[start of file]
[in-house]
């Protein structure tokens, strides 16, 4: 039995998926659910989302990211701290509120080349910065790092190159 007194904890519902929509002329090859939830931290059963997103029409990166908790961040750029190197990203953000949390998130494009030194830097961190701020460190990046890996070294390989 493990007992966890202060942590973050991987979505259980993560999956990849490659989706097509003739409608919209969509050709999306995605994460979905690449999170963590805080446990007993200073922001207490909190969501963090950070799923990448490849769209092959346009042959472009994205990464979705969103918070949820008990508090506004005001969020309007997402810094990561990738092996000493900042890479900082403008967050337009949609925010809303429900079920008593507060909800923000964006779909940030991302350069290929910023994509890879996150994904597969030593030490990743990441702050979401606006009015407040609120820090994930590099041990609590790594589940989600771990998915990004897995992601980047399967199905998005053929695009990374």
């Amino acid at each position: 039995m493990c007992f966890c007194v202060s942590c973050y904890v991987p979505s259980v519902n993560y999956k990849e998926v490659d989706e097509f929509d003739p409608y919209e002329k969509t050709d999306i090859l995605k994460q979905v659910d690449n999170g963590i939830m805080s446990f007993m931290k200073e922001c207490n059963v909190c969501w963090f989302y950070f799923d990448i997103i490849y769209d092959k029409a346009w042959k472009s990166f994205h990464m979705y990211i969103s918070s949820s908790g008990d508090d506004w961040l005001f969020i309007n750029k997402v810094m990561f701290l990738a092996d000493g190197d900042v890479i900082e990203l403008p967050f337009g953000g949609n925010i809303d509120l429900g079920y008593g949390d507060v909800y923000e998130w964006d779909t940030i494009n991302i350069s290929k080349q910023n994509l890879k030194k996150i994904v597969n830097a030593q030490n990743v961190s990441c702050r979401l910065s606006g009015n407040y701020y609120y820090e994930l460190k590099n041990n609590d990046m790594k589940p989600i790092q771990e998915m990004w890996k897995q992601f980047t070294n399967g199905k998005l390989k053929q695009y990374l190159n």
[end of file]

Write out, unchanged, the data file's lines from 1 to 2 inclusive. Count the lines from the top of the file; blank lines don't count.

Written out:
[in-house]
């Protein structure tokens, strides 16, 4: 039995998926659910989302990211701290509120080349910065790092190159 007194904890519902929509002329090859939830931290059963997103029409990166908790961040750029190197990203953000949390998130494009030194830097961190701020460190990046890996070294390989 493990007992966890202060942590973050991987979505259980993560999956990849490659989706097509003739409608919209969509050709999306995605994460979905690449999170963590805080446990007993200073922001207490909190969501963090950070799923990448490849769209092959346009042959472009994205990464979705969103918070949820008990508090506004005001969020309007997402810094990561990738092996000493900042890479900082403008967050337009949609925010809303429900079920008593507060909800923000964006779909940030991302350069290929910023994509890879996150994904597969030593030490990743990441702050979401606006009015407040609120820090994930590099041990609590790594589940989600771990998915990004897995992601980047399967199905998005053929695009990374």